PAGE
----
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Transcript
The Written and Oral Torah
Prepared by Matt Pham & Felix Just, SJ
for SCTR 19 – “Religions of the Book”
Meaning of “Torah”

Hebrew word “Torah” is not really “Law”
–

Limited sense:
–

First section of the Tanak: Five Books of Moses
Broader sense:
–

Better translated “teachings & instructions”
Entire Tanak: 24 books of the Hebrew Bible
Broadest sense:
–
Whole body of Jewish laws, teachings, and traditions
Introduction / Origin

“Rabbi” = Teacher
–
–

Main leaders of Judaism in post-70 CE Era
Successors of the Pharisees of pre-70 Era
Traditions of “Rabbinic” Judaism:
–
Moses received both Written Torah
and Oral Torah from God at Mt. Sinai (ca. 1250 BCE)

–
Much more than just two tablets with “Ten Commandments”
Neither is more important than the other



Oral Torah did not come from or after Written Torah
Written Torah needed to be accompanied by Oral Torah
Words (of the Written) + Meanings (of the Oral)
Written Torah

Tanakh / Hebrew Bible / Mikra
–
–

Writing/editing process lasted 1000+ years
HB canon limited to 24 books, ca. 90 CE
Three Sections:
–
–
–
Torah = 5 Books of Moses (a.k.a. Pentateuch)
Nevi’im = Prophets (4 Former & 4 Latter Prophets)
Khetuvim = Writings (11 Poetic & Wisdom Books)
Oral Torah (acc. to Rabbinic Judaism)

God gave it to Moses at Mt. Sinai
–

Passed down orally till 2nd century CE
–

Thus of divine origin, just like the written Torah
Finally written down in Mishnah and later Talmuds
Why was “Oral” Torah eventually written down?
–
–
–
–
Destruction of the Second Temple/Jerusalem
Jewish learning threatened by wartime deaths
Traditions better preserved if written
Rise and importance of Rabbinic Judaism
Mishnah

Earliest written compilation of Oral Torah
–
–
–

Legal opinions & debates about life without the Temple
–

“Mishnah” = “teaching” or “repetition”
Compiled 200 CE by Rabbi Judah ha-Nasi (“Judah the Prince”)
Oldest text of Rabbinic Judaism, recording their traditions
How to live/apply/adapt the mitzvot (God’s commandments)
Six Sections or “Orders”:
–
–
–
–
–
–
Seeds
Appointed Times
Women
Damages
Holy Things
Purities
 agricultural laws and prayers
 laws of the Sabbath and Festivals
 marriage and divorce
 civil and criminal law
 sacrificial rites, the Temple, dietary laws
 purity and impurity rules (unclean things)
Gemara and Talmud

Gemara = additional commentary on the Mishnah
–

Mishnah + Gemara = Talmud
–
–

Mishnah = core of the Oral Torah
Gemara = further discussion of ideas in the Mishnah
Talmud = explanation, interpretation, application
–

“Gemara” = “learning” or “completion”
Jewish law, ethics, customs, history
Two versions of the Talmud:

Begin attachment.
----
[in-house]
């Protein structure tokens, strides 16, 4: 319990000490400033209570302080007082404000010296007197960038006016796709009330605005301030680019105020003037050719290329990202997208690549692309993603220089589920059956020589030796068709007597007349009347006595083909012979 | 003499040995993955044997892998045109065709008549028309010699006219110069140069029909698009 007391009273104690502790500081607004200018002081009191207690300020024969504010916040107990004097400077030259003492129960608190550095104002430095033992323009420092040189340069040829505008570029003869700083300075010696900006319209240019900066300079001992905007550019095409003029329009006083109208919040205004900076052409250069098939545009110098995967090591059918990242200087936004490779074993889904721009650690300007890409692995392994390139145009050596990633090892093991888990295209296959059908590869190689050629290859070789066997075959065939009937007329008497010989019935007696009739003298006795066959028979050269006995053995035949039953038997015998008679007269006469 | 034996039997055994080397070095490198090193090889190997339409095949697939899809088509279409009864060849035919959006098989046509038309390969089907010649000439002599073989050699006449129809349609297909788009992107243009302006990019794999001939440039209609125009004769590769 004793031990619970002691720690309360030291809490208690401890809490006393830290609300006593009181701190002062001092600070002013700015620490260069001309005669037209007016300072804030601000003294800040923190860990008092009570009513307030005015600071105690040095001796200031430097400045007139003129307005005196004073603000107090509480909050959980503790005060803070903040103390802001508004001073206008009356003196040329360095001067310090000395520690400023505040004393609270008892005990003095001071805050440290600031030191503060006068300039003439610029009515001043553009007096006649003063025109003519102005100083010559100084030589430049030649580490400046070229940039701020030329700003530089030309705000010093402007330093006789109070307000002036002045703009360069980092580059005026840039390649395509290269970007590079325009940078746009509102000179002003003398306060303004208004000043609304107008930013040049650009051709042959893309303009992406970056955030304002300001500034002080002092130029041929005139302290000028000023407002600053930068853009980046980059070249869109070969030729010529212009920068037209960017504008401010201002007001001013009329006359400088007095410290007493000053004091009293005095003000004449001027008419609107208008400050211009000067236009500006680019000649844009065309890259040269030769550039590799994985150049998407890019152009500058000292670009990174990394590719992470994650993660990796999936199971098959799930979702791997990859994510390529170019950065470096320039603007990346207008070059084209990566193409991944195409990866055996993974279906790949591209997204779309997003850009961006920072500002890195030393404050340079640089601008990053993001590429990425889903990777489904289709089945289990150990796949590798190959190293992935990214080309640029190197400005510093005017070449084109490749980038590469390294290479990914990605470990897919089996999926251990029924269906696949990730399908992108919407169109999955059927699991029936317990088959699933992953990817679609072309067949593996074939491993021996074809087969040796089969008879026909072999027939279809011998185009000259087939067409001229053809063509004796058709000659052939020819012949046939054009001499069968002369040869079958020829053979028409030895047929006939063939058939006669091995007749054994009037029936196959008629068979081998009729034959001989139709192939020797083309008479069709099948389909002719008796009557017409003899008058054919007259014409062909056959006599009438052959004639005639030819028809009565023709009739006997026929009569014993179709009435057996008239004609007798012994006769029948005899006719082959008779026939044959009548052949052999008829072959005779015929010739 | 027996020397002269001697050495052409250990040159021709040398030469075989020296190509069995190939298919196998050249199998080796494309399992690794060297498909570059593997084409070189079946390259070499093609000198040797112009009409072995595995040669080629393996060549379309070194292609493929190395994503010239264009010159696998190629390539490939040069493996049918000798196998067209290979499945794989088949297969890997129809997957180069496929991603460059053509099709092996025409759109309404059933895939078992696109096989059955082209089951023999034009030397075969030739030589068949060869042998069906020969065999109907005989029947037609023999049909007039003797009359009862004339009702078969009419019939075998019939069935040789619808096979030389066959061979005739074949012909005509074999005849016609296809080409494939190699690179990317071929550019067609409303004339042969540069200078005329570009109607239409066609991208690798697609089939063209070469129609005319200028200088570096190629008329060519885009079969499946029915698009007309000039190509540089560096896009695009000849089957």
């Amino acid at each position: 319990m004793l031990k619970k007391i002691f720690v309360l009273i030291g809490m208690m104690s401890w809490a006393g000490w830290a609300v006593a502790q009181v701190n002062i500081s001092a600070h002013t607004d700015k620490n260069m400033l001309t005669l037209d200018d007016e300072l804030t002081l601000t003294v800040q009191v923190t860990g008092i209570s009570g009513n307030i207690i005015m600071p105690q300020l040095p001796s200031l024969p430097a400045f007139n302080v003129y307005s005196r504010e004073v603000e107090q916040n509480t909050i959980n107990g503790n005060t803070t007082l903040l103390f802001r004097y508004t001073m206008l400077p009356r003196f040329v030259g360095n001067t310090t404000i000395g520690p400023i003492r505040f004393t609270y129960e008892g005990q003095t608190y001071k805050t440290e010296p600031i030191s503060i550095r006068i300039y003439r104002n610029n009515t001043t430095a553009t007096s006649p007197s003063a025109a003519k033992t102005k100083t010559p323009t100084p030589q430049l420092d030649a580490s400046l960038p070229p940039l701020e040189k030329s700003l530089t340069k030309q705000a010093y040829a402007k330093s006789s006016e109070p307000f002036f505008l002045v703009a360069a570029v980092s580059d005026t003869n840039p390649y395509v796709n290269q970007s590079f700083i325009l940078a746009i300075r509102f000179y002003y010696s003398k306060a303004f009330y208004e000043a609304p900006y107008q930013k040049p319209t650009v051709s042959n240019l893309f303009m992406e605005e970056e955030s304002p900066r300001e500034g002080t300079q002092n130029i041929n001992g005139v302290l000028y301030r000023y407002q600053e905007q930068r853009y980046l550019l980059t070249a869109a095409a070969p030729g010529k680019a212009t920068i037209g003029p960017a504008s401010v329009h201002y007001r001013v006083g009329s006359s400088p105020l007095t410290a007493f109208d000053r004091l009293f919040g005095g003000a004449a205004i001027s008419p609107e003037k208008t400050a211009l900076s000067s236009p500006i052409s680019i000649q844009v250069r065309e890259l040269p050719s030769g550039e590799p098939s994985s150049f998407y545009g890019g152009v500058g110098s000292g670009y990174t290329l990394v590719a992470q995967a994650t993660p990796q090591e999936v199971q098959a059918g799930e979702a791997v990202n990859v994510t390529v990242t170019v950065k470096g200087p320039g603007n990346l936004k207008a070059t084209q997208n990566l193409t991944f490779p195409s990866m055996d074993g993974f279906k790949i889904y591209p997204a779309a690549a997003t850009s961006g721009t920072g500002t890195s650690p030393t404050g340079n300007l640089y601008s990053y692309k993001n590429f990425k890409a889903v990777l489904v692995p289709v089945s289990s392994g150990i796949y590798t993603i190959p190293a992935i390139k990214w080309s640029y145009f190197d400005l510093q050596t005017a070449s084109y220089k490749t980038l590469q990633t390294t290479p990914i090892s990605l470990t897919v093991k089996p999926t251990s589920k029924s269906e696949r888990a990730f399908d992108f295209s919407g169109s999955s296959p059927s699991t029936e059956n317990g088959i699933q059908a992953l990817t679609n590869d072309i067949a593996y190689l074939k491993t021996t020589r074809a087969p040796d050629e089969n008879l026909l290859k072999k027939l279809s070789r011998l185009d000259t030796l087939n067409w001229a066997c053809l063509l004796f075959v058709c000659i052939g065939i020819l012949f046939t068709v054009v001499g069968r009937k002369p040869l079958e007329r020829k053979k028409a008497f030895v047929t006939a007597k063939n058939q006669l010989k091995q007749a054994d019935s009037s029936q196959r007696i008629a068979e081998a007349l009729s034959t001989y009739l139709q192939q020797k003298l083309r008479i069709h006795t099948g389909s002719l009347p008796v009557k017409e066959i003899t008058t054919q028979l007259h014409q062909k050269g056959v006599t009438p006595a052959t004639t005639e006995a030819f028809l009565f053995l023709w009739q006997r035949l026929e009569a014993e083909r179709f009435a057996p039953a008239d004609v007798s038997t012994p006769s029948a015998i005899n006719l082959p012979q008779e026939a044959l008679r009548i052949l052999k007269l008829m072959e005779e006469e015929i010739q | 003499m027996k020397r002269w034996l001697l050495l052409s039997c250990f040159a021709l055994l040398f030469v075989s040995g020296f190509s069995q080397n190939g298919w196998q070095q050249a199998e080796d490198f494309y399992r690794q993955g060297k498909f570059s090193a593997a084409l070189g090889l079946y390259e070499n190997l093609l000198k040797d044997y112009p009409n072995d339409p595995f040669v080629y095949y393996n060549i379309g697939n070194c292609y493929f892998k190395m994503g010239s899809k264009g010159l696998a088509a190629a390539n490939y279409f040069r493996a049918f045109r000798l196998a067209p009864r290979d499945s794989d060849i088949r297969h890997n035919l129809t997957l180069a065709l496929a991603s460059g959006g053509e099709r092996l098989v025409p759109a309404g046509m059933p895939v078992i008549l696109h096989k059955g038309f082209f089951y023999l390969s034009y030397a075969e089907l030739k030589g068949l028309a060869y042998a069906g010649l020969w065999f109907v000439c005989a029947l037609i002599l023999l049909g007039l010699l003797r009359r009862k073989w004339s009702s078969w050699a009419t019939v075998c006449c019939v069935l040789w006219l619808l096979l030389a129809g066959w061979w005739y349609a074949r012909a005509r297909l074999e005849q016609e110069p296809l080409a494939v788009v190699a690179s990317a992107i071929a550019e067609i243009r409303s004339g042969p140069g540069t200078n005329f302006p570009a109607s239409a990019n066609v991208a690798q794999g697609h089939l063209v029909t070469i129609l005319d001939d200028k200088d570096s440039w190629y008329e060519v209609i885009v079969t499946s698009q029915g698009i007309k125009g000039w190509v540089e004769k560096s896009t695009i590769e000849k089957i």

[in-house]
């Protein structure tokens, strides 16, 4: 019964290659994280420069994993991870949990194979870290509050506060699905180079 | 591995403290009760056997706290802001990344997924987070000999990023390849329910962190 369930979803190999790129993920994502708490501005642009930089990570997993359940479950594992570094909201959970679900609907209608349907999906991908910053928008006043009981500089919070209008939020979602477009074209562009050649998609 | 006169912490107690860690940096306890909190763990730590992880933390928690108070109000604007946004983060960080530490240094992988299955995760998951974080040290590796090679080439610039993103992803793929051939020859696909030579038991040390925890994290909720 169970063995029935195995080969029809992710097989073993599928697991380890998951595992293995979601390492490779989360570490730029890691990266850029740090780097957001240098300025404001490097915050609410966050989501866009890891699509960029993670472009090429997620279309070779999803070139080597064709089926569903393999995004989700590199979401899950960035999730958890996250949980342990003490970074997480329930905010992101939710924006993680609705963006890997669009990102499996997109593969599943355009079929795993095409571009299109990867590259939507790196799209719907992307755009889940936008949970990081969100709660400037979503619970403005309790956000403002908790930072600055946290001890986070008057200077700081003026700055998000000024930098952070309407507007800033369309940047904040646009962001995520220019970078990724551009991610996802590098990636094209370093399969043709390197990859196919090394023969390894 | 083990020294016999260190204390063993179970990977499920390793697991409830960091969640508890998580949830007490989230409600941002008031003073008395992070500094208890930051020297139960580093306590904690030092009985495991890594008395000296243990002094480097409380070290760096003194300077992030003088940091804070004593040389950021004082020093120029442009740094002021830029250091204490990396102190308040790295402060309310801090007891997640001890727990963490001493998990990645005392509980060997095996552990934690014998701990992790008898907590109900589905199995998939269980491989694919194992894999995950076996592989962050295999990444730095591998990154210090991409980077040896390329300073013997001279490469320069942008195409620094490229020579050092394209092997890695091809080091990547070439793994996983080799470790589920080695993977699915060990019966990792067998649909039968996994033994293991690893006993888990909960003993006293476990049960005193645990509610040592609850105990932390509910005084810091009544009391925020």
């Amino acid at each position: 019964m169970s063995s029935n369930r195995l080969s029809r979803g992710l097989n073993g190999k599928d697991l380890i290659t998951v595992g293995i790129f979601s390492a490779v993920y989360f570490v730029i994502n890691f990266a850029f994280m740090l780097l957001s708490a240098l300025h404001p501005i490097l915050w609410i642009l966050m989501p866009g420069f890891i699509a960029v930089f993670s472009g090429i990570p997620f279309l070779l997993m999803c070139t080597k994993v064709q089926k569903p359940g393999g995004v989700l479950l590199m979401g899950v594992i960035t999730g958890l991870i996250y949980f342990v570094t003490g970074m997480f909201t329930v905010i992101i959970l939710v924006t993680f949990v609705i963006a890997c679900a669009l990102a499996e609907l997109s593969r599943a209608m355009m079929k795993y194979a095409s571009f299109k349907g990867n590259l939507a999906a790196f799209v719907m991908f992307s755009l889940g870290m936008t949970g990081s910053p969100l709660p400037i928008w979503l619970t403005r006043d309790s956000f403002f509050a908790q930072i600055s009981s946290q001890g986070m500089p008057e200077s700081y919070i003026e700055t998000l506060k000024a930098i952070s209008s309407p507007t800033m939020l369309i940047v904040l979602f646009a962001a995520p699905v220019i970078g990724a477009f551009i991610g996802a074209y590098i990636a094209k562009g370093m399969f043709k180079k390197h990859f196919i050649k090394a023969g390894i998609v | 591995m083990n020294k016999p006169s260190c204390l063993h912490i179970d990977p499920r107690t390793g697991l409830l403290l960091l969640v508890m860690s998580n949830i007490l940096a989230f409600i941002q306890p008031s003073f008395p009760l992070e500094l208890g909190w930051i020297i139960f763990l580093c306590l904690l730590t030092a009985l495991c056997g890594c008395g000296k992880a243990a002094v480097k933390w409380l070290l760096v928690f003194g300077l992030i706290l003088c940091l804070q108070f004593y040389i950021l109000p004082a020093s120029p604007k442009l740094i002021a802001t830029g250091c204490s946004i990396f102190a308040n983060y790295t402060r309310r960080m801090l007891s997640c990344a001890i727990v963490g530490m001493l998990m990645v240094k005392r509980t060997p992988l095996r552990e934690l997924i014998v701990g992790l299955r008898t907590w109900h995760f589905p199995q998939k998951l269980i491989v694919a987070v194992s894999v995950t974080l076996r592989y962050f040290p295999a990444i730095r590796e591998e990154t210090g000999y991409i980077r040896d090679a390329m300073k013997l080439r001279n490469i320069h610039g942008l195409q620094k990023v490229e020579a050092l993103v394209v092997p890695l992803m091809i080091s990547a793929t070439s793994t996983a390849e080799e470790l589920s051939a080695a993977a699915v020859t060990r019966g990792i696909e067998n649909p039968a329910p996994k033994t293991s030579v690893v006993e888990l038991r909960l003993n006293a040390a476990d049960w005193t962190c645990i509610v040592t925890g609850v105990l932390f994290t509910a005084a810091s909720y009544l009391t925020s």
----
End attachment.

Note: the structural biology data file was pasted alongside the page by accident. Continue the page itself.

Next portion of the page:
–
–
Two centers of Rabbinic scholarship: Palestine & Babylonia
So: Jerusalem Talmud & Babylonian Talmud
Two Talmuds

Jerusalem Talmud:
–
–
–

Babylonian Talmud:
–
–
–

Compiled in 5th Century CE (incomplete; lacks continuity)
Written in Western Aramaic  more difficult to read
Focuses on concerns pertinent to Land of Israel
Completed in 6th Century CE (100+ more years of discussion)
Written in Eastern Aramaic  more precise expressions
Used by Jews living elsewhere throughout the ancient world
Today, “Talmud” usually refers to the Babylonian one
–
Decreased size & influence of Jewish community in Israel,
 Increased influence & use of Babylonian Talmud
Rabbinic Era Maps
Sample Page
of the Talmud
Text of the Mishnah
is in the center;
Various commentaries,
called Gemara,
are around it.
Groups of Rabbinic Scholars


Tannaim (“repeaters”) – recorded Oral Torah in the Mishnah
Amoraim (“sayers”) – discussed opinions, decided conflicts,
harmonized contradictions, applied laws to new circumstances

Seboraim (“reasoners”) – asked “why” and “what is the
underlying concept” about their predecessors’ opinions
– Discussion of Amoraim and Seboraim appear in the Gemara

Stammaim (“anonymous men”) – edited final text of Talmud
–
–
Compilers & final editors did not sign their names
Thought they were just faithfully passing on teachings of the
“named ones” of previous generations
More
Talmud Images
For a closer look go to:
http://www.ort.org/ort/edu/rolnik/halacha/halacha.htm
Midrash

Exegesis = interpretation of biblical texts
–

Four Ways of Understanding HB texts:
–
–

Analyzing the narratives of the HB to derive laws,
principles, or moral lessons for Jewish life
Simple meaning; hints/clues; interpretation; “secret”
Midrash focuses on hints/clues and interpretations
Two Types of Subject Matter:
–
–
Halakhic (legal, how to “walk/conduct” one’s life well)
Aggadic (non-legal, mainly homiletic / inspirational)
Other Rabbinic Literature

Books of the Tannaitic Rabbinic Era:
–
–
–

Tosefta = another compilation of oral traditions
–

Mekilta  on Genesis
Sifra  on Leviticus
Sifre  on Numbers and Deuteronomy
“supplement” to the Mishnah
Targumim = Aramaic translations of HB books
–
often reflects interpretations of later rabbis
Recap (main points to know)

Oral Torah – passed down orally through many
generations along with the Written Torah
–

Belief of Rabbinic Judaism (from after 70 CE to today)
Two main categories: narrative and legal
–
Midrash deals with biblical stories

–
Mishnah & Talmuds deal with legal materials


Interpretation of HB narratives
Application of the mitzvot/commandments
Focus of Rabbinic Literature:
–
More on Mishnah and Talmuds, less on Midrash